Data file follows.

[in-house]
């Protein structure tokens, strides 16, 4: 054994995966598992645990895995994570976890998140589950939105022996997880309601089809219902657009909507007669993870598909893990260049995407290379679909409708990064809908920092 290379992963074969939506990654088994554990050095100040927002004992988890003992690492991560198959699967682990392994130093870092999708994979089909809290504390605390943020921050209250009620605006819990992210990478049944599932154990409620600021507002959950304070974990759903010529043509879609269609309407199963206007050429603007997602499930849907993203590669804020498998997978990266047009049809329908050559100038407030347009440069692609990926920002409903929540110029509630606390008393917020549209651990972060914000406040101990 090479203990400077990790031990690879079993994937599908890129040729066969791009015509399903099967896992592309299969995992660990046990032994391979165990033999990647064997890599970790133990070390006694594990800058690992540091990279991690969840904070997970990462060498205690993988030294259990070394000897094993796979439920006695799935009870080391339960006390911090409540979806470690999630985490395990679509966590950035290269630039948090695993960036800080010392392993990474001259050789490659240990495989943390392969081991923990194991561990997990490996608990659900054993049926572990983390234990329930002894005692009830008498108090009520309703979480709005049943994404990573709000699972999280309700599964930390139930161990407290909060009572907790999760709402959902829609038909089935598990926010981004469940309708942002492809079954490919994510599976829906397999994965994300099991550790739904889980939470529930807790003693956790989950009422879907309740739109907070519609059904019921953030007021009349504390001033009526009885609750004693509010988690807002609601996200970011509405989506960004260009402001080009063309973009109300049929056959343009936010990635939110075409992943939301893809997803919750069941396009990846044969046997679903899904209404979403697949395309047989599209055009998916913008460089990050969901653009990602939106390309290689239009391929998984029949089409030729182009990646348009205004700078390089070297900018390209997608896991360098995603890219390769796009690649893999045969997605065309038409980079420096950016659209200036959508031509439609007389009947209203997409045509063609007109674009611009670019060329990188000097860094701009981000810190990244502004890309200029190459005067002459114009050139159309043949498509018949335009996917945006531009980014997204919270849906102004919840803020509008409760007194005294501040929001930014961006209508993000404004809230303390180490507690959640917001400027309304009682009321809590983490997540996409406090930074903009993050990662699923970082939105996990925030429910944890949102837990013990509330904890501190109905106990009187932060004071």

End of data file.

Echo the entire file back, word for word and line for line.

[in-house]
């Protein structure tokens, strides 16, 4: 054994995966598992645990895995994570976890998140589950939105022996997880309601089809219902657009909507007669993870598909893990260049995407290379679909409708990064809908920092 290379992963074969939506990654088994554990050095100040927002004992988890003992690492991560198959699967682990392994130093870092999708994979089909809290504390605390943020921050209250009620605006819990992210990478049944599932154990409620600021507002959950304070974990759903010529043509879609269609309407199963206007050429603007997602499930849907993203590669804020498998997978990266047009049809329908050559100038407030347009440069692609990926920002409903929540110029509630606390008393917020549209651990972060914000406040101990 090479203990400077990790031990690879079993994937599908890129040729066969791009015509399903099967896992592309299969995992660990046990032994391979165990033999990647064997890599970790133990070390006694594990800058690992540091990279991690969840904070997970990462060498205690993988030294259990070394000897094993796979439920006695799935009870080391339960006390911090409540979806470690999630985490395990679509966590950035290269630039948090695993960036800080010392392993990474001259050789490659240990495989943390392969081991923990194991561990997990490996608990659900054993049926572990983390234990329930002894005692009830008498108090009520309703979480709005049943994404990573709000699972999280309700599964930390139930161990407290909060009572907790999760709402959902829609038909089935598990926010981004469940309708942002492809079954490919994510599976829906397999994965994300099991550790739904889980939470529930807790003693956790989950009422879907309740739109907070519609059904019921953030007021009349504390001033009526009885609750004693509010988690807002609601996200970011509405989506960004260009402001080009063309973009109300049929056959343009936010990635939110075409992943939301893809997803919750069941396009990846044969046997679903899904209404979403697949395309047989599209055009998916913008460089990050969901653009990602939106390309290689239009391929998984029949089409030729182009990646348009205004700078390089070297900018390209997608896991360098995603890219390769796009690649893999045969997605065309038409980079420096950016659209200036959508031509439609007389009947209203997409045509063609007109674009611009670019060329990188000097860094701009981000810190990244502004890309200029190459005067002459114009050139159309043949498509018949335009996917945006531009980014997204919270849906102004919840803020509008409760007194005294501040929001930014961006209508993000404004809230303390180490507690959640917001400027309304009682009321809590983490997540996409406090930074903009993050990662699923970082939105996990925030429910944890949102837990013990509330904890501190109905106990009187932060004071």